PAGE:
Defining Addiction and How It Affects Drug Rehabs’ Effectiveness

It doesn’t matter what the addiction is, there’s something that the successful rehabs all know and do. Want to know what it is? It’s pervasively applicable across all sorts of addictions. This means it applies to drug addiction, alcohol addiction, screen addiction, and practically any destructive behavior people want to stop but seem to have a hard time tearing themselves away from.

A good drug rehab will help you to get clean, and in this article we will be discussing the counseling part that occurs after the initial detoxification and withdrawal stages.

Drug addiction causes and what can be done about them can be well illustrated by looking at some other mental illnesses, particularly OCD and phobias.

Obsessive-compulsive disorders are basically an addiction to certain compulsive behaviors and thoughts. This is why they vary so greatly for those suffering from them. It is closely related to phobias. OCD is an addiction to a particular phobia. The person uses certain rituals, behavior, or even thought processes to achieve some sort of goal. That goal can be achieving cleanliness, ridding oneself of guilt, absolving them from responsibility from some terrible event they feel might happen. You will start to see a common thread here. We’re looking at addiction from a mental health perspective.

You could even say that everyone has a certain level of OCD. Everyone has obsessions and compulsions. Think of it this way. If you don’t currently always think everything you want to think and do exactly what you want to do, then your brain is defaulting to some sort of obsession or compulsion. This is why I say everyone has it. Everyone has the O and C part of it. However, the D for Disorder is only recognized when the habits become so destructive that it interferes with what others consider to be normal. However, “normal” is not a good determinant of sound mental health, as I’m sure you will agree. It is much more useful to consider what is adaptive or maladaptive. Is it constructive to what that person is trying to accomplish in their life or not?

For example, someone with a phobia is trying to keep themselves safe from something so they can live and enjoy their lives and not be in danger. But, the phobia is where a normal common sense of “don’t pick up poisonous snakes” turns into something crippling to where they can’t even look at a picture of a snake without having extreme anxiety. Their goal of trying to be safe and enjoy life has been overshadowed by the fear that was originally intended to serve them and has now become destructive.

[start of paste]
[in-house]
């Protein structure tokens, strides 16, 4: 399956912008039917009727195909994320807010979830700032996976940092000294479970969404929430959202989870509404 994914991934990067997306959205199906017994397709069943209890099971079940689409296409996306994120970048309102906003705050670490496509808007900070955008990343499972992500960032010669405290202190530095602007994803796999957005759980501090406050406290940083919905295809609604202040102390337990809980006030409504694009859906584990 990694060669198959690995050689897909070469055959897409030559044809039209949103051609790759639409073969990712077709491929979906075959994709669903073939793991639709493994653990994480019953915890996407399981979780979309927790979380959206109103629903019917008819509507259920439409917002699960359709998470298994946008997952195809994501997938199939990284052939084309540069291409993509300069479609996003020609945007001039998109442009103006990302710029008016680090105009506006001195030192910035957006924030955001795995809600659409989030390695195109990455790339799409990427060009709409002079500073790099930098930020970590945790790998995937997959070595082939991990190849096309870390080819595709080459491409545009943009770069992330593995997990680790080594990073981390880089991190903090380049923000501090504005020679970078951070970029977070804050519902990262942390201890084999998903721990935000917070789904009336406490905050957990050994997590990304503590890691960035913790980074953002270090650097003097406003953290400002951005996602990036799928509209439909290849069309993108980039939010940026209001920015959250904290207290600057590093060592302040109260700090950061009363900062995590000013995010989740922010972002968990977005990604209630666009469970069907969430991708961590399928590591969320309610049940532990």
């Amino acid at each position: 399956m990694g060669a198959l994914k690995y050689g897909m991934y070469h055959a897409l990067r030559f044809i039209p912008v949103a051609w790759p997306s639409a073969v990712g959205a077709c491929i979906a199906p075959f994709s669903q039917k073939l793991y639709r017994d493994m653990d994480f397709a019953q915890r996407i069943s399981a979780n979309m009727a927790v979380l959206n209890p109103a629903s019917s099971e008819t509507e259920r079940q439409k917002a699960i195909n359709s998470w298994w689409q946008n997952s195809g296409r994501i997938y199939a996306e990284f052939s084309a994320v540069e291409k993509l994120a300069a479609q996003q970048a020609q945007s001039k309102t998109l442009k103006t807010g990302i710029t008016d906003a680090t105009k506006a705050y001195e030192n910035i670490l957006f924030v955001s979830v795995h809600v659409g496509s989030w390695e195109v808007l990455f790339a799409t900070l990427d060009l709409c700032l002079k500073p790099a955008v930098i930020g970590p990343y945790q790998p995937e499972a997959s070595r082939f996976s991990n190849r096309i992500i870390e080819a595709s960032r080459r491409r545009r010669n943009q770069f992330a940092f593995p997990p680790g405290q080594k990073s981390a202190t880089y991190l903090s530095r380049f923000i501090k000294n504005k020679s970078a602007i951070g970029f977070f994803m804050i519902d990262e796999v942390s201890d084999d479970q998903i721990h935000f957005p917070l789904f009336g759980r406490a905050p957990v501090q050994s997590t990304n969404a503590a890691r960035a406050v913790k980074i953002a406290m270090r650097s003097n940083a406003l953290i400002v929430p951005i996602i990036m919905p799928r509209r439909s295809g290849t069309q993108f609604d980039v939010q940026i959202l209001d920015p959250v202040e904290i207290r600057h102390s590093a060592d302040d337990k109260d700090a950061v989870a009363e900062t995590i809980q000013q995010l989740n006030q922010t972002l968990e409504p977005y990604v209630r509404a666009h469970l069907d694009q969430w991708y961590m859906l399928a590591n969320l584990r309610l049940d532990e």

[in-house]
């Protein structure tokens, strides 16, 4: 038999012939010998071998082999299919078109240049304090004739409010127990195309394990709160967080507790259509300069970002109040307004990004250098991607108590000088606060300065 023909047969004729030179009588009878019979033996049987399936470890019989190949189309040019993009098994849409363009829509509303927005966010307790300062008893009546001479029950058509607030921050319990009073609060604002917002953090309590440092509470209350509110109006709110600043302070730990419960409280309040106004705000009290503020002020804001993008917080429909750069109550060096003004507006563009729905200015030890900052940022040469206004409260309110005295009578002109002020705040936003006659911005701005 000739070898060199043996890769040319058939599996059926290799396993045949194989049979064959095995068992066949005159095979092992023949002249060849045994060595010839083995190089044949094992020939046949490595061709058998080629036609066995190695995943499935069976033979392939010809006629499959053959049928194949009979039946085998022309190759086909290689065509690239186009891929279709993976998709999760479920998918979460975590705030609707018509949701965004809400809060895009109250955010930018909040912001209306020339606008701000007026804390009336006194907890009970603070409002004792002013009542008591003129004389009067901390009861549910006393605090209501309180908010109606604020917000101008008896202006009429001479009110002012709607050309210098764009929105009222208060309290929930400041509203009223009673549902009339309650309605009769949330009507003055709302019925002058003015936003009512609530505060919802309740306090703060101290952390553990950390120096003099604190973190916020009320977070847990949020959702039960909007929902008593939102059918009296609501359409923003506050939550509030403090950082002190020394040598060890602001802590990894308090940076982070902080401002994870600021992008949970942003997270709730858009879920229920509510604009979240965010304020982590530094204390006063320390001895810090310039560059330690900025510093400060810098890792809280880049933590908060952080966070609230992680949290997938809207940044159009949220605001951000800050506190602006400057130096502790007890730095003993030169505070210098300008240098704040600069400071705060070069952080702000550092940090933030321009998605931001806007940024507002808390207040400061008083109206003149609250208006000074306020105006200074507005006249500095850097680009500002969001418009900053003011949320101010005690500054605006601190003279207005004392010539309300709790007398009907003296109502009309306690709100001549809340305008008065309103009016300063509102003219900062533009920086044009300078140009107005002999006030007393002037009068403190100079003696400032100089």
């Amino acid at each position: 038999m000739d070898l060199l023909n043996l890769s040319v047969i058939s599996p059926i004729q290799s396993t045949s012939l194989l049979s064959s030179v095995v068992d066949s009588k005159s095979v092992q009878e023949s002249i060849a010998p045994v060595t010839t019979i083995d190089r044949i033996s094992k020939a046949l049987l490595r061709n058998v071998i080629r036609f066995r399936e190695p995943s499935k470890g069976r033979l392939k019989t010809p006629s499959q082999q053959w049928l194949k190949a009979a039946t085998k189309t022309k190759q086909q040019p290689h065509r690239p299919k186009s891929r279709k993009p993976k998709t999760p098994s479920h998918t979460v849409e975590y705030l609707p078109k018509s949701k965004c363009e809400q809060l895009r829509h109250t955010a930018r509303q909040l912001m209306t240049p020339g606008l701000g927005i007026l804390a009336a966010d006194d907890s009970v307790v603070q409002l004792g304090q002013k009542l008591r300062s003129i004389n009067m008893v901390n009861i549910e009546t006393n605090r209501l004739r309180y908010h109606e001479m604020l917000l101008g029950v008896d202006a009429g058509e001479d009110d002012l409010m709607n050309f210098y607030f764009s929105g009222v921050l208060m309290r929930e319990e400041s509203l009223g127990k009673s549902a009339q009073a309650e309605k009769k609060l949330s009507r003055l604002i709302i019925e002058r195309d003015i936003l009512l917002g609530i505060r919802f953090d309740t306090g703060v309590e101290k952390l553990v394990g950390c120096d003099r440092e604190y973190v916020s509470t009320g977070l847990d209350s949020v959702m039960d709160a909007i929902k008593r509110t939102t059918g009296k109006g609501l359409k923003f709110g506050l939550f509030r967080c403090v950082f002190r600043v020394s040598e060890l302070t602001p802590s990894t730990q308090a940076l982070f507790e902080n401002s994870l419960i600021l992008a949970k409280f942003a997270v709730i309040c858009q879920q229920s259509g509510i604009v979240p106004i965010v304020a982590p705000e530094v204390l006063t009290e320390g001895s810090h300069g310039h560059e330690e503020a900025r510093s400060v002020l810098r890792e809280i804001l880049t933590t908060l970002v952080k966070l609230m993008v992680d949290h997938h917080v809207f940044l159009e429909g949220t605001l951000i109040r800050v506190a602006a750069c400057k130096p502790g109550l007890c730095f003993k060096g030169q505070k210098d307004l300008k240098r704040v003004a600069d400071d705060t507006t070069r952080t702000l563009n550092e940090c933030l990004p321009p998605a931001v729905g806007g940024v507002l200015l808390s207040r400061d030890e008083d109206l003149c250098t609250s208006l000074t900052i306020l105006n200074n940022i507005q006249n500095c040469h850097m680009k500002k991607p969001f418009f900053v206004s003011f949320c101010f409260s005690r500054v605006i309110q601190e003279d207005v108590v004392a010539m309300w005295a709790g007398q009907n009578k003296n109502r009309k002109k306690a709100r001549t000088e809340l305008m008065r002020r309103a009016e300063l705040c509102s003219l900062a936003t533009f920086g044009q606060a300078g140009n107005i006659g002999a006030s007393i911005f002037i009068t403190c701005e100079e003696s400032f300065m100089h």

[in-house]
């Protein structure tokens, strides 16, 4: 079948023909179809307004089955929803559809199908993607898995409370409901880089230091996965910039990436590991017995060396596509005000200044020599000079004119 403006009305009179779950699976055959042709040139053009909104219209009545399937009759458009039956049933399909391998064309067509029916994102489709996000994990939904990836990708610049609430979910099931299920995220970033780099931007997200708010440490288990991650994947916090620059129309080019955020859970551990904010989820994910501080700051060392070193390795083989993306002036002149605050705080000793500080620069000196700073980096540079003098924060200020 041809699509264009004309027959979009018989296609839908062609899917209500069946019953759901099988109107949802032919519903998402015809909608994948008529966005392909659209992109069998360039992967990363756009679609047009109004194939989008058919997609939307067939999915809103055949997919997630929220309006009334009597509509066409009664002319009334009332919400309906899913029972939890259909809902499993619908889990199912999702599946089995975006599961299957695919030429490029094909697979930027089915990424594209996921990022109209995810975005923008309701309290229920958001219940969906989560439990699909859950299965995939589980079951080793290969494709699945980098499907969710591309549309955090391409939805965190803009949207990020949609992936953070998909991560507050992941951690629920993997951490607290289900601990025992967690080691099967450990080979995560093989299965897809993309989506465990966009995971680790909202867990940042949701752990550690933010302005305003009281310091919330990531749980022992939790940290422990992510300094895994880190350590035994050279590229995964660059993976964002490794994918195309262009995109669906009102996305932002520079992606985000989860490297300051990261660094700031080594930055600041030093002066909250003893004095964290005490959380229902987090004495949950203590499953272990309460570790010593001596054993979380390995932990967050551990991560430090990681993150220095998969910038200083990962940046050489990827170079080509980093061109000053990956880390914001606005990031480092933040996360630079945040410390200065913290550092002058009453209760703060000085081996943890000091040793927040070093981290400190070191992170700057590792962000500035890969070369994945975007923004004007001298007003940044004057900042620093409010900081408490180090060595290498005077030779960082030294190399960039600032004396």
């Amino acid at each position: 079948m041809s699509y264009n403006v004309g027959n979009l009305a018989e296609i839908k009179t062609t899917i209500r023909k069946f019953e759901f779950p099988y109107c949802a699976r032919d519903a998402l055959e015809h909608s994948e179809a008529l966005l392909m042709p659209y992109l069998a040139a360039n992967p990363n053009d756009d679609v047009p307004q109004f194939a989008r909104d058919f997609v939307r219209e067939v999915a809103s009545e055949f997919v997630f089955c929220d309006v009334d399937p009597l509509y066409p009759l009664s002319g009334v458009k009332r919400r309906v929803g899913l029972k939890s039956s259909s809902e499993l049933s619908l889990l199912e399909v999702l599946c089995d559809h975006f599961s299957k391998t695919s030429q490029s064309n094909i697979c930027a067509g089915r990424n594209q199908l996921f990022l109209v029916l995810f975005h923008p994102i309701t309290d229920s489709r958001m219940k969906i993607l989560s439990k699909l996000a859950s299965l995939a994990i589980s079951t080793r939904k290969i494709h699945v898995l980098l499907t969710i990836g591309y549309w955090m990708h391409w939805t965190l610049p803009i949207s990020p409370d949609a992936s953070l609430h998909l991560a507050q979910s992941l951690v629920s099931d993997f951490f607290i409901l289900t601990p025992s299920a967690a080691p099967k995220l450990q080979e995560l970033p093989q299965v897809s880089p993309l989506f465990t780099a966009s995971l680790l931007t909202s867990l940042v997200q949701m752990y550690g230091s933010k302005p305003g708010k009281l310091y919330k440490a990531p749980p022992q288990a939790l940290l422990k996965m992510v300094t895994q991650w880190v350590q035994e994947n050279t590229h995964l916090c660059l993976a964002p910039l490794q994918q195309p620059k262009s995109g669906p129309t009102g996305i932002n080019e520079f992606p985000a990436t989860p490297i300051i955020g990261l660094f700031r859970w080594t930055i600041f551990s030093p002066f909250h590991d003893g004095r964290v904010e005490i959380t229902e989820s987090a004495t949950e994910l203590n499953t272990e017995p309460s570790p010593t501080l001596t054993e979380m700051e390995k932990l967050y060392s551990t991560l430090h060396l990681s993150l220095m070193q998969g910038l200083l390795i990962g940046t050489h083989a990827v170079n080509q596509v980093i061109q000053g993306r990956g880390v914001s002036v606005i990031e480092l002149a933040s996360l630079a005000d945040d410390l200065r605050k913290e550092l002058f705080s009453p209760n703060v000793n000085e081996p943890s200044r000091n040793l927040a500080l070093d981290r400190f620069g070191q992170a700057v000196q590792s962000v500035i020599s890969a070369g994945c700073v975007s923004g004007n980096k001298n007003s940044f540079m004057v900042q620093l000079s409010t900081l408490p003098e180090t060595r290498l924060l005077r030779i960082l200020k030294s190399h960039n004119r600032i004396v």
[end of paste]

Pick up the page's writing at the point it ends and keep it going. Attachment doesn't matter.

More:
With drugs, the person is trying to accomplish something. They want to feel good, get relief from some kind of pain, or something similar. They want their lives to be better, even if it’s only a short-term high or drug trip. However, this over-focusing on the short term causes them to torpedo their long term chances of happiness, as can be made evident by looking to see how happy your average drug user is. The answer is “not very”. If you live in the United States and you want to learn where to find a local facility near you, visit Care Drug Rehab.

Therefore, the point is drug abuse is nothing more than a non-constructive way of trying to accomplish something. So, it is crucial that people who are going through rehab learn to accomplish that goal without the use of drugs. They need to know how to deal with people, how to handle problems, how to be okay with themselves, how to feel good about themselves. They need to learn how to approve of themselves. Too many people turn to substance abuse to numb the pain of not getting validation from external sources.

Of course, we always recommend a full detox for the patient first in any rehab. This is absolutely necessary. It’s difficult to learn any new skills when you have drugs in your system. Once a patient is in drug rehab, the discomfort of the withdrawal symptoms also triggers fight or flight responses that make it practically impossible to learn anything new. That part of their brain is practically shut off and is just trying to survive.

Once this subsides, though, it’s time to learn new habits so that the same drug mistakes don’t happen and so that relapses don’t occur, or are at least are minimized.

Now you can see why we say that something that is almost universally found in people who overcome addictions is: a different perspective on dealing with life’s challenges. This is necessary for anyone who is trying to overcome addiction. Now you know, it doesn’t matter if its drug addiction, alcoholism, or any other sort of dependence.